The Wacky Man, by Lyn G. Farrell, recounts in painful, vivid detail the childhood of Amanda, whose vicious father took out his anger and frustrations on his children with a cruelty it is hard to comprehend. The story opens with Amanda talking to her ‘new shrink’, trying to piece together the fractured memories of her past. It is a past filled with fear, yet the bruises she carried were as nothing compared to the emotional damage endured. The beatings she suffered hurt from the outside in. The barrage of words which bombarded her both at home and at school cut from the inside where they festered, damaging the goodness that should have been nurtured.
Amanda’s father, Seamus, came from Ireland where he had a large and sprawling family, many of whom never accepted his English wife, Barbara. He worked in a factory and was regarded as hard working and jovial, seen to be providing a good home for his wife and twin sons. He put up with the banter about his background, taking home the resentment he felt at how he was treated by his peers.
Barbara also resented how her life had turned out. She rarely intervened when her husband beat their young children in the name of discipline. They lived a life on edge, always fearful of Seamus’s violent reaction to the slightest provocation.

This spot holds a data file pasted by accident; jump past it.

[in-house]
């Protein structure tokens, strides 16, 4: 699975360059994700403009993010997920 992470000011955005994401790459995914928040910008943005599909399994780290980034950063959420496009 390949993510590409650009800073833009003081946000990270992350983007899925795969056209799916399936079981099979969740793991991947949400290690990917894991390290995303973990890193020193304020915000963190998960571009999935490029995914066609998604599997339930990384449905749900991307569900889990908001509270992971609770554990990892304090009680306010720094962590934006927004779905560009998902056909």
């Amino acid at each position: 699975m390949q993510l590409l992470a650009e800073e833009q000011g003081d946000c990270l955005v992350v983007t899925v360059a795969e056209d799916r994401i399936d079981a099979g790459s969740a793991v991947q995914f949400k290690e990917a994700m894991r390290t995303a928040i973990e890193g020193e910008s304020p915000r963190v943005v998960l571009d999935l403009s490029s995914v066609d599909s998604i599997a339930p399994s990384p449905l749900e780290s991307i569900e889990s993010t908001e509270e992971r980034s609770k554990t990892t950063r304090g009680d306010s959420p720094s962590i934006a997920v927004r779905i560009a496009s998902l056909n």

As the youngest child, Amanda was born into a family already suffering. She was a noisy, demanding baby but started off wanting to please. She absorbed her father’s cruel taunts, his kicks and fists. Her mother appeared impotent, often drugged up on medication. Despite references to social services, nobody seemed willing to act in the best interests of the children.
The unfolding story is told from Amanda’s point of view but never descends to the style of a popular misery memoir. It is a first hand account of an abused child, their thoughts and feelings, dreams that morph into nightmare. Each incident is recalled as a snapshot from a troubled life, the detail told in a manner that is factually shocking but never gratuitous.
Amanda’s treatment over the fifteen years narrated leaves her damaged beyond anything imaginable. It is hard to see how it could be allowed to happen, yet this too is explained. When the father owns the house and provides the only income how is a woman to leave with three young kids and survive? In the competitive environment that is school, children are inherently cruel to one another. When kindly teachers try to help a pupil who is physically violent and abusive, who turns on them for reasons they cannot comprehend, how much can they practically do? Amanda saw many psychologists but struggled to tell them what they needed to know. Adults and children talk different languages.
It is hard to avoid blaming the wider family for not doing more but perhaps this was a product of the times. These were staunch Catholics, church going people who would frown upon marriage breakdown. What went on behind closed doors was rarely regarded as any business of those outside.
The extent of the damage being wrought was not understood. A story such as this can help counter such ignorance by laying out in raw and harrowing detail the full effect of childhood abuse, emotional as well as physical.
A searing, challenging tale written not to engender mawkish sympathy but rather to promote understanding. This is a stunning, agonising debut from a talented writer.
My copy of this book was provided gratis by the publisher, Legend Press.